We accepted the patient at five in the morning. He was blue-lighted thirty miles up the motorway from the hospital in his home town. It was a chest infection that had caused him to be admitted to a hospital ward, one like hospital wards everywhere: too busy, understaffed, caring in a haphazard institutional way. Easy for an elderly man, not wanting to bother people, to stand and trip and fall onto the floor. Easy for the old, less resilient blood vessels under the membrane enclosing his brain to rupture and bleed on impact. Easy for a clot to form, swell, exert life-threatening pressure on his brain resulting in symptoms of neurological deficit, confusion and limb weakness: restricting his ability to move, cough, swallow, exacerbating his chest infection. These were symptoms that, in an elderly patient, on a busy, understaffed, haphazardly caring ward, were easy to miss. But by the night shift they must have noticed. Their doctors spoke to ours, and at five in the morning we accepted him for emergency surgery.
I got home around half past eight that morning, into bed for nine, five hours sleep, waking at two, the familiar pre-nightshift anxiety kicking in. When I came back onto the ward at seven there he still was. The morning ward round had seen him and decided he wasn’t fit for surgery. He wouldn’t, they considered, survive general anaesthetic. They had a full list of people waiting for life-saving surgery who could take his place. The plotting on his chart suggested that he was progressing more rapidly towards death than the time axis alone would account for. An x-ray showed consolidation on his chest (what a good, descriptive, medical word that is: consolidated. Fortified. Entrenched.)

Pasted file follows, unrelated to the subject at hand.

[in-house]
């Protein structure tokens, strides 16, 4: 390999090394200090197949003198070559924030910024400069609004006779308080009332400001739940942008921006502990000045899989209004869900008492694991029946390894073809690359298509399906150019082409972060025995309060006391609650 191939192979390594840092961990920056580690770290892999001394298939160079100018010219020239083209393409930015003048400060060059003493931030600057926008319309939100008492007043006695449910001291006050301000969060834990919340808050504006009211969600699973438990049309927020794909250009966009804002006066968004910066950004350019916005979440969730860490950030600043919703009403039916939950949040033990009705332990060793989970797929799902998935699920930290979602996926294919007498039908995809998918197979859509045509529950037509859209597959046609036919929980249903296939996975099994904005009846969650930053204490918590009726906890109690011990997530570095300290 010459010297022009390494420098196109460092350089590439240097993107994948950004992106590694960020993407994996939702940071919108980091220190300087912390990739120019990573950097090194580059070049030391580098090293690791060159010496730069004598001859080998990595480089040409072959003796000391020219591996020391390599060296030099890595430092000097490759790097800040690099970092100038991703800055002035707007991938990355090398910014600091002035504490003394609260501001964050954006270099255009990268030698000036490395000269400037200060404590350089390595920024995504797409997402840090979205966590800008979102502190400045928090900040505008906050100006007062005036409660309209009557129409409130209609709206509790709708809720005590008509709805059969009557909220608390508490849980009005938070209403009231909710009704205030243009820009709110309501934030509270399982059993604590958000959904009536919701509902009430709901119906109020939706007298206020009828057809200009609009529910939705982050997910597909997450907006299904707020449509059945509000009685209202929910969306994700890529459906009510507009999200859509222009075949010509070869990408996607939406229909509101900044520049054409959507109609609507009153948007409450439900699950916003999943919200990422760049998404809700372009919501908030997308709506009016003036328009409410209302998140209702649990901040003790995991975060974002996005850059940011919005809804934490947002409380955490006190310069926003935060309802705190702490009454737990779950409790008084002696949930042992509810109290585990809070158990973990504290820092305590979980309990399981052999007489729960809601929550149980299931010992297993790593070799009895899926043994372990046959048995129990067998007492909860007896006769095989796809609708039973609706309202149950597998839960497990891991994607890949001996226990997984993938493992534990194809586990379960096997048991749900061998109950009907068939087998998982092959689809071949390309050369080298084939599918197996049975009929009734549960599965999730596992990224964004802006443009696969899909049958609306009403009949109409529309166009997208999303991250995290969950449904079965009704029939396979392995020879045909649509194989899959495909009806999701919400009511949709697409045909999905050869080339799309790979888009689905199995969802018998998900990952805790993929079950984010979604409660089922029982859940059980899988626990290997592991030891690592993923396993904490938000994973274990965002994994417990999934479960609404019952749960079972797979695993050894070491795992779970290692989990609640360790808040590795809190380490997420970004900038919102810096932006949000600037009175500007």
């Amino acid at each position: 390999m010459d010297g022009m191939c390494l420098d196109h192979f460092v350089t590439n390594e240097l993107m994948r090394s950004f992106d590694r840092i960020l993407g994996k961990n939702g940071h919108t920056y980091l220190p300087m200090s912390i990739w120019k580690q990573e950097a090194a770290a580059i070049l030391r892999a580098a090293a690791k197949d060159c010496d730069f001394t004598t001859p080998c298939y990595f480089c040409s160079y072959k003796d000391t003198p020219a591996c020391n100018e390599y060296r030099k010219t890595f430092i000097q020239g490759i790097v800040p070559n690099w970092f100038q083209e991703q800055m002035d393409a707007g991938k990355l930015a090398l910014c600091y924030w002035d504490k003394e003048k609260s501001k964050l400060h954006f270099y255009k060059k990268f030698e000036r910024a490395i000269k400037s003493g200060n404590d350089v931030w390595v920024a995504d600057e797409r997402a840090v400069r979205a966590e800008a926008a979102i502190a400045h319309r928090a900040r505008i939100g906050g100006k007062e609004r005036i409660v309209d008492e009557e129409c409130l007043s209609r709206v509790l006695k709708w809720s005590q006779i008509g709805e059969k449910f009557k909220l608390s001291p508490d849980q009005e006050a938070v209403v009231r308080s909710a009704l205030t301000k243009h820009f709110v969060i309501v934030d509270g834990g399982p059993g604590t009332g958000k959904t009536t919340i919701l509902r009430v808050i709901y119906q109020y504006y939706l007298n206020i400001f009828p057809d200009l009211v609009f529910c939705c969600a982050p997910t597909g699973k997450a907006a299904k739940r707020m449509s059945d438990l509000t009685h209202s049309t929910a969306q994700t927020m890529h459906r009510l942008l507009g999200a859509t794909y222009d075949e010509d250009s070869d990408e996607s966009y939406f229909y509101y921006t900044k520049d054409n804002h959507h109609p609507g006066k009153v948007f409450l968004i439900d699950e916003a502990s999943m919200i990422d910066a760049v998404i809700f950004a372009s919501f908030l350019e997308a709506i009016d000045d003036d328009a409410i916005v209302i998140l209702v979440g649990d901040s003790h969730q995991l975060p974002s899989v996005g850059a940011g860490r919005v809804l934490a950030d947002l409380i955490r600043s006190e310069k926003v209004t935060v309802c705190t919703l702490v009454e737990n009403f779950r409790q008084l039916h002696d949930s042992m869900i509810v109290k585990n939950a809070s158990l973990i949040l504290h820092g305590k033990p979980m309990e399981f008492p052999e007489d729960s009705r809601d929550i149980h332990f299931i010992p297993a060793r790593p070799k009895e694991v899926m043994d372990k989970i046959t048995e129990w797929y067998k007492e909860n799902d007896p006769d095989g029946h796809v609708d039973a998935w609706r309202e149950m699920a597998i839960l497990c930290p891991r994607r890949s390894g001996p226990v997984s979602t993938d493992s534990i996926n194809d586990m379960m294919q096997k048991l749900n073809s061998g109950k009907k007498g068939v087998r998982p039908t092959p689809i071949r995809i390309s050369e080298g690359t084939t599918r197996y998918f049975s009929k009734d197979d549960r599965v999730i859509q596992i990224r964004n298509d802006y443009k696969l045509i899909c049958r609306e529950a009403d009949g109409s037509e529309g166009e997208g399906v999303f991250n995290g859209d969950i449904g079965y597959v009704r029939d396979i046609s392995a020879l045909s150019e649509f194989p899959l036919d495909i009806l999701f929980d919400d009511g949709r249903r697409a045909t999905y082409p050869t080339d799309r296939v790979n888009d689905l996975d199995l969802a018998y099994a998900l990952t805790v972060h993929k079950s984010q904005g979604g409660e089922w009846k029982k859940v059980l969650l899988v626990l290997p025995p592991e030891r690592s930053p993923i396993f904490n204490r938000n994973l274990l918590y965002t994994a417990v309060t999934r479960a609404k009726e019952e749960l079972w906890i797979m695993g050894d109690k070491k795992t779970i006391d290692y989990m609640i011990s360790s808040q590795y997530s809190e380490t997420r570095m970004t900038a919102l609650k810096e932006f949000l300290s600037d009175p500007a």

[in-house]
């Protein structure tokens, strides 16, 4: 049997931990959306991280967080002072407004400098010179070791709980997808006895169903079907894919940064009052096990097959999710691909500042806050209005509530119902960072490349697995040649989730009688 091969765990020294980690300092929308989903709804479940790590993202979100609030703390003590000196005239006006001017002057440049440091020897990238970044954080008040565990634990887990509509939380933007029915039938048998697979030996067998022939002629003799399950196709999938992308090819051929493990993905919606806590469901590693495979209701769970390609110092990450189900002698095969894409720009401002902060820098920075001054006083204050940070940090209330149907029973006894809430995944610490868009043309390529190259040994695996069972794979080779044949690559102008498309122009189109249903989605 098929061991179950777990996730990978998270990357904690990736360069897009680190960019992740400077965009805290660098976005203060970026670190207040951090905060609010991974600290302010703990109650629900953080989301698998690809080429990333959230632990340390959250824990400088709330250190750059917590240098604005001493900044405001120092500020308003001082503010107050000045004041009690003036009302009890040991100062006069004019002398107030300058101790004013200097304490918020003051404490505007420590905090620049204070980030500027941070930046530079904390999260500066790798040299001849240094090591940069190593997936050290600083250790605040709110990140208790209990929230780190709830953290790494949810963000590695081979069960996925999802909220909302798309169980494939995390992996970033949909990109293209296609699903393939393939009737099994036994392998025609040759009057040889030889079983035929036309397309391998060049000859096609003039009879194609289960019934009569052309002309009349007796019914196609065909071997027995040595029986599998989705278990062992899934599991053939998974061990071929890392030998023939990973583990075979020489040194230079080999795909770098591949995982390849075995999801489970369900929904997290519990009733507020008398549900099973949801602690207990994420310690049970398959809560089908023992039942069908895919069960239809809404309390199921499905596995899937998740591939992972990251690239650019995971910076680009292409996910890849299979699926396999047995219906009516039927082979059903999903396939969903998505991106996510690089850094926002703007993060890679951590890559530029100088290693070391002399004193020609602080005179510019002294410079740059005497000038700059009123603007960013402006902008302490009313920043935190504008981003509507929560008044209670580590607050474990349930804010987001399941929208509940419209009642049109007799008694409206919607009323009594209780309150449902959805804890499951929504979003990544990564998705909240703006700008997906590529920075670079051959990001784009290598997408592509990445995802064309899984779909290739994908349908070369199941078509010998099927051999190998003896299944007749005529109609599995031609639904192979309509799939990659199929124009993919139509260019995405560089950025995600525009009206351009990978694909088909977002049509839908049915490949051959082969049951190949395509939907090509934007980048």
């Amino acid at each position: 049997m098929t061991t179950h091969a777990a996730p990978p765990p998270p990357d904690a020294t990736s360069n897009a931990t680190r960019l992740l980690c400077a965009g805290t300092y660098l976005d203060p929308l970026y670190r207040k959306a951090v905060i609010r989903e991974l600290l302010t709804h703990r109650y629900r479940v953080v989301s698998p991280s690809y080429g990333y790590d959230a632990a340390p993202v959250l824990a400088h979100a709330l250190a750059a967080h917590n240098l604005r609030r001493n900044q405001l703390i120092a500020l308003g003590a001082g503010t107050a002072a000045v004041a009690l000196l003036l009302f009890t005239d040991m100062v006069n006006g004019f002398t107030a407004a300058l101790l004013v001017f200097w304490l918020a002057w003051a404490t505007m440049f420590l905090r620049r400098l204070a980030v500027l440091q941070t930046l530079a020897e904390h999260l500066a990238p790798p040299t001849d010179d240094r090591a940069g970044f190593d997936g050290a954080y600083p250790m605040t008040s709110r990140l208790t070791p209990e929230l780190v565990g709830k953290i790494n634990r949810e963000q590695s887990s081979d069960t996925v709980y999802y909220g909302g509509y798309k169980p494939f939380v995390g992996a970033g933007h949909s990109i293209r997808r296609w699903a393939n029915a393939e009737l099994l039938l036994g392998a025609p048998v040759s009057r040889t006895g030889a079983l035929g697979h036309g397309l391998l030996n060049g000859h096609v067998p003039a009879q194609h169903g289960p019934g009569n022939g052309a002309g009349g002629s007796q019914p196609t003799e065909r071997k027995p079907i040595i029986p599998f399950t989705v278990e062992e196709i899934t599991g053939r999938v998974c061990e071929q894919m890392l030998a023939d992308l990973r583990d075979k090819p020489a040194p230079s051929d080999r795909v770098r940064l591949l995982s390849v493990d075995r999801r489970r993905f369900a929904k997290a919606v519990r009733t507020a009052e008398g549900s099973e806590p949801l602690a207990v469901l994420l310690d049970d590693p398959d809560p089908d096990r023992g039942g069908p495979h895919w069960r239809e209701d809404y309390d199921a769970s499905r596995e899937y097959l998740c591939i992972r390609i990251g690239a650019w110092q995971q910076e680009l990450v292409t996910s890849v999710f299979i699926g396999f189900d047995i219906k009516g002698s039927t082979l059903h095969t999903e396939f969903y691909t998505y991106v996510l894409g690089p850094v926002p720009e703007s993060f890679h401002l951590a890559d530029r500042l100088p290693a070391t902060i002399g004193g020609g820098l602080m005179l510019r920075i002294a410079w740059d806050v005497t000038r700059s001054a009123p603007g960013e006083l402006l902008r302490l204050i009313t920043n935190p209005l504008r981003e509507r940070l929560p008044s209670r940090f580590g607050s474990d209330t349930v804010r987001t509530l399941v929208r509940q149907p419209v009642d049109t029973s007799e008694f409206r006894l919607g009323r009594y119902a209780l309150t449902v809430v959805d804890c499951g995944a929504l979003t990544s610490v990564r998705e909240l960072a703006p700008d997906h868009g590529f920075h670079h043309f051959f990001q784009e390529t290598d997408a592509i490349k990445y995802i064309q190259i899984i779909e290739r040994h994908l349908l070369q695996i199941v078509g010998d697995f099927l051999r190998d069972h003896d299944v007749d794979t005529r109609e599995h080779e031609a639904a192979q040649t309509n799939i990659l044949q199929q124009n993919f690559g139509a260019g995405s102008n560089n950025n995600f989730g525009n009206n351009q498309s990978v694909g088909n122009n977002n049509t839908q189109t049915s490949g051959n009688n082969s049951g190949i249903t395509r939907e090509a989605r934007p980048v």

‘What’s the plan, then?’ I asked the nurse who handed him over.
She told me hourly observations and ‘full escalation’, an extravagant term meaning theoretically anything under the sun, everything except for surgery to remove the haematoma.
I tried the doctors. ‘What’s, um, the plan with him?’
A prescription, I was told, of different antibiotics and blood products that weren’t stocked on the ward.
I rang on-call pharmacy to try and source these items. For context, I was the nurse for nine other patients, too – nine patients who each had to be given their medications, to be observed and have those observations recorded, their tracheostomies cleaned and suctioned, to be turned and checked for bedsores and incontinence – and I had to complete a mountain of paperwork to prove that all of this had actually happened.
I contacted the Critical Care Outreach Team, specialist nurses with an Intensive Care background who support regular wards to manage critically ill patients.
‘But we must have a definite plan in place!’ they said, and went to talk to the doctors. A plan was formed: Intensive Care had been liaised with, and should be liaised with further in the event of his condition deteriorating further. Then their shift finished and they went home.